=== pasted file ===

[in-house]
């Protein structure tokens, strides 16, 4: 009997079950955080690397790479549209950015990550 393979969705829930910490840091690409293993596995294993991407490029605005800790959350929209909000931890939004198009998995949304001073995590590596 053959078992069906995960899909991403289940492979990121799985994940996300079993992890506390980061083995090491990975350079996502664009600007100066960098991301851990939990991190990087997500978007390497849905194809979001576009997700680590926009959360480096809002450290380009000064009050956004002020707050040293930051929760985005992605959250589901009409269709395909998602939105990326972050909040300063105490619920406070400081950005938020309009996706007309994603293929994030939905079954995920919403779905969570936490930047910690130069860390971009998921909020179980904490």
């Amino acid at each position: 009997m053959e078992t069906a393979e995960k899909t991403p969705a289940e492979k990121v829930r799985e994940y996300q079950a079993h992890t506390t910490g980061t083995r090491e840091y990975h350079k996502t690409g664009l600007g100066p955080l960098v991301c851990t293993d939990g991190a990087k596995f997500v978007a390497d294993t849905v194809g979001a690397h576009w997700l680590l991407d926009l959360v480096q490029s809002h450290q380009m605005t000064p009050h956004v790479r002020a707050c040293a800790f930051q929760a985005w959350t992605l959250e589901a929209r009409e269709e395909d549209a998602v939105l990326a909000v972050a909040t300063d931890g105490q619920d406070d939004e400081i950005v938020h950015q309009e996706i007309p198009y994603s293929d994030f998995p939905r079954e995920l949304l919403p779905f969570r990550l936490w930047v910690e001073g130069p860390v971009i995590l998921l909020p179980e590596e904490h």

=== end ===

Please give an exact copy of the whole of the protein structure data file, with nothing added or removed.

[in-house]
């Protein structure tokens, strides 16, 4: 009997079950955080690397790479549209950015990550 393979969705829930910490840091690409293993596995294993991407490029605005800790959350929209909000931890939004198009998995949304001073995590590596 053959078992069906995960899909991403289940492979990121799985994940996300079993992890506390980061083995090491990975350079996502664009600007100066960098991301851990939990991190990087997500978007390497849905194809979001576009997700680590926009959360480096809002450290380009000064009050956004002020707050040293930051929760985005992605959250589901009409269709395909998602939105990326972050909040300063105490619920406070400081950005938020309009996706007309994603293929994030939905079954995920919403779905969570936490930047910690130069860390971009998921909020179980904490």
């Amino acid at each position: 009997m053959e078992t069906a393979e995960k899909t991403p969705a289940e492979k990121v829930r799985e994940y996300q079950a079993h992890t506390t910490g980061t083995r090491e840091y990975h350079k996502t690409g664009l600007g100066p955080l960098v991301c851990t293993d939990g991190a990087k596995f997500v978007a390497d294993t849905v194809g979001a690397h576009w997700l680590l991407d926009l959360v480096q490029s809002h450290q380009m605005t000064p009050h956004v790479r002020a707050c040293a800790f930051q929760a985005w959350t992605l959250e589901a929209r009409e269709e395909d549209a998602v939105l990326a909000v972050a909040t300063d931890g105490q619920d406070d939004e400081i950005v938020h950015q309009e996706i007309p198009y994603s293929d994030f998995p939905r079954e995920l949304l919403p779905f969570r990550l936490w930047v910690e001073g130069p860390v971009i995590l998921l909020p179980e590596e904490h």